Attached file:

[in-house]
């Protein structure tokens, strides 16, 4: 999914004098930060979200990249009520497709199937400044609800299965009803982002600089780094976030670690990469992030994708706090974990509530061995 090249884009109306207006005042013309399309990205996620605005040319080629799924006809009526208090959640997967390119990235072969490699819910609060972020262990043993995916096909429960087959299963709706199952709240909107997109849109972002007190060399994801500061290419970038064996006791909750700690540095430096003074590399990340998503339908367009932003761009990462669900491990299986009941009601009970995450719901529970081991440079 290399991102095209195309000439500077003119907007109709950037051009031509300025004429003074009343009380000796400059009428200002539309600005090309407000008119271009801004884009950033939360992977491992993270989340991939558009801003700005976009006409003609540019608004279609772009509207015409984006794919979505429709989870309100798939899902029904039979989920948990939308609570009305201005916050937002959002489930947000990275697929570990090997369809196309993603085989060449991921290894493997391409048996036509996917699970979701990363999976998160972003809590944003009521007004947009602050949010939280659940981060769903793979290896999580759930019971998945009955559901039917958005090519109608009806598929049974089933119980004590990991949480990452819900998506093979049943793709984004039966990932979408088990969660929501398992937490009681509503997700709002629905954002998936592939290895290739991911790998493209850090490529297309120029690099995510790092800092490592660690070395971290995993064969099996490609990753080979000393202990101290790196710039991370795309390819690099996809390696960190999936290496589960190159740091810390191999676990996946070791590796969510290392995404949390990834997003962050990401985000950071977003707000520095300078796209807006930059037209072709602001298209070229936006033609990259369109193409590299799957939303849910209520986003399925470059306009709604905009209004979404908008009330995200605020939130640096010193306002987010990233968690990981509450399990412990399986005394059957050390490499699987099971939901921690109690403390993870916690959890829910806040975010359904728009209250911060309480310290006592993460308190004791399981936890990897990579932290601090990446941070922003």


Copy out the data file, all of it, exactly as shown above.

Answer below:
[in-house]
């Protein structure tokens, strides 16, 4: 999914004098930060979200990249009520497709199937400044609800299965009803982002600089780094976030670690990469992030994708706090974990509530061995 090249884009109306207006005042013309399309990205996620605005040319080629799924006809009526208090959640997967390119990235072969490699819910609060972020262990043993995916096909429960087959299963709706199952709240909107997109849109972002007190060399994801500061290419970038064996006791909750700690540095430096003074590399990340998503339908367009932003761009990462669900491990299986009941009601009970995450719901529970081991440079 290399991102095209195309000439500077003119907007109709950037051009031509300025004429003074009343009380000796400059009428200002539309600005090309407000008119271009801004884009950033939360992977491992993270989340991939558009801003700005976009006409003609540019608004279609772009509207015409984006794919979505429709989870309100798939899902029904039979989920948990939308609570009305201005916050937002959002489930947000990275697929570990090997369809196309993603085989060449991921290894493997391409048996036509996917699970979701990363999976998160972003809590944003009521007004947009602050949010939280659940981060769903793979290896999580759930019971998945009955559901039917958005090519109608009806598929049974089933119980004590990991949480990452819900998506093979049943793709984004039966990932979408088990969660929501398992937490009681509503997700709002629905954002998936592939290895290739991911790998493209850090490529297309120029690099995510790092800092490592660690070395971290995993064969099996490609990753080979000393202990101290790196710039991370795309390819690099996809390696960190999936290496589960190159740091810390191999676990996946070791590796969510290392995404949390990834997003962050990401985000950071977003707000520095300078796209807006930059037209072709602001298209070229936006033609990259369109193409590299799957939303849910209520986003399925470059306009709604905009209004979404908008009330995200605020939130640096010193306002987010990233968690990981509450399990412990399986005394059957050390490499699987099971939901921690109690403390993870916690959890829910806040975010359904728009209250911060309480310290006592993460308190004791399981936890990897990579932290601090990446941070922003």